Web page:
In developing this, we drew on Brooks et al61 to refine the chosen population search terms. We also reviewed Collier et al34 for keywords (all included). During this process, some search terms were added/removed (see box 2).
Once the initial limited search had been refined in Medline we translated terms suitable for Embase. Initially running the refined Medline version with simple translation of MESH to SH terms produced a vast and unmanageable number of records. We, therefore, tested focusing (rather than exploding) and limiting keywords to titles/abstracts in either the safety search concept or the population search. Table 3 shows the final search strategy using focused searches in Embase.
Overall, this has given us an estimated total of N=9995 records to screen for the initial limited search.
As we want to scope the available evidence, exclusions will not be made on the basis of quality. Quality assessment will, instead, be conducted using an adapted 5-point strength score58 with each published manuscript being independently scored by two members of the research team and where the scores differ the lower score being accepted. Scores will be presented alongside the synthesis.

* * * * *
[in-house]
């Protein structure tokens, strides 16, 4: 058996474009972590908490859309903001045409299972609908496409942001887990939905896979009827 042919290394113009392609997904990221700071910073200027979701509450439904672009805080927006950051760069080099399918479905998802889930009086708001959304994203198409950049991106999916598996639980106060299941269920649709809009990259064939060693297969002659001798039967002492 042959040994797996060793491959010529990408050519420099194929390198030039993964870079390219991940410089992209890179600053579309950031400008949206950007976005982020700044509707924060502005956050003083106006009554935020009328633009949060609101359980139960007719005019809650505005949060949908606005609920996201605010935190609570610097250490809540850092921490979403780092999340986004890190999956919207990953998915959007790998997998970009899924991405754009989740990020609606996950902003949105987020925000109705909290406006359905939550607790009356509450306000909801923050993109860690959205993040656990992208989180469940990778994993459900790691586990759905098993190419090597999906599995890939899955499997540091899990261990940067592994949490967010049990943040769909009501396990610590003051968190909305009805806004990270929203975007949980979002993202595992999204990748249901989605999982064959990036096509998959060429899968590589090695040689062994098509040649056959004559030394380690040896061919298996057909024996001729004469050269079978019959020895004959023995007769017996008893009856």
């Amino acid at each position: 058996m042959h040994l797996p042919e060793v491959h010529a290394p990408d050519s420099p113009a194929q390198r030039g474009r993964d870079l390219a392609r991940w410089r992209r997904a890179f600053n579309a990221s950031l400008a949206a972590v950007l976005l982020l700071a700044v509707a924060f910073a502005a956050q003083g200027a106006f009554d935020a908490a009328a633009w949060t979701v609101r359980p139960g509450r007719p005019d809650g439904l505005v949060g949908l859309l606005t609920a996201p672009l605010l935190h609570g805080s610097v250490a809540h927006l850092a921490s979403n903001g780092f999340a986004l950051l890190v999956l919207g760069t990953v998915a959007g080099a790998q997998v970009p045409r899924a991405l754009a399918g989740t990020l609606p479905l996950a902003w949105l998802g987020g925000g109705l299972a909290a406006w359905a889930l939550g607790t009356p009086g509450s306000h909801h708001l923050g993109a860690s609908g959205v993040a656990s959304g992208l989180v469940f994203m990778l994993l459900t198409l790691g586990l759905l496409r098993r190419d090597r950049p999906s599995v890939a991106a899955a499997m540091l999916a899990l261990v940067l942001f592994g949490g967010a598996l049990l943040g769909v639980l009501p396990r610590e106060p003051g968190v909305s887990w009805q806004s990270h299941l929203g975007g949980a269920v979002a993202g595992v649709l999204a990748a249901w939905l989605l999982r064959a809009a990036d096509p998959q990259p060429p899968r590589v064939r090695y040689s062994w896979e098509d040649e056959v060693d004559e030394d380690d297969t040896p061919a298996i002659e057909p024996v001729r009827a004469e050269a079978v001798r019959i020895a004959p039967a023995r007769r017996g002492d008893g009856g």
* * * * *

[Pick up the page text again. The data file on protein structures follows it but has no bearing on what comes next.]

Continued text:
This approach allows us to draw on the framework of principles set out in Gough’s Weight of Evidence62; making separate judgements on different types of data from different study criteria before combining these to make a global judgement of the contribution of a particular piece of evidence to answering our scoping review research questions. In doing so, assessment will be made of the coherence and integrity of each piece of evidence in their own terms, that is, using the ‘generally accepted criteria for evaluating the quality of this type of evidence by those who generally use and produce it’.62 We will also consider how appropriate the methods and focus of each piece of evidence are for answering our questions. When possible we will use appropriate checklists to support our assessment, for example, Equator guidelines.63 A summary of our global quality assessment scoring system is in table 4.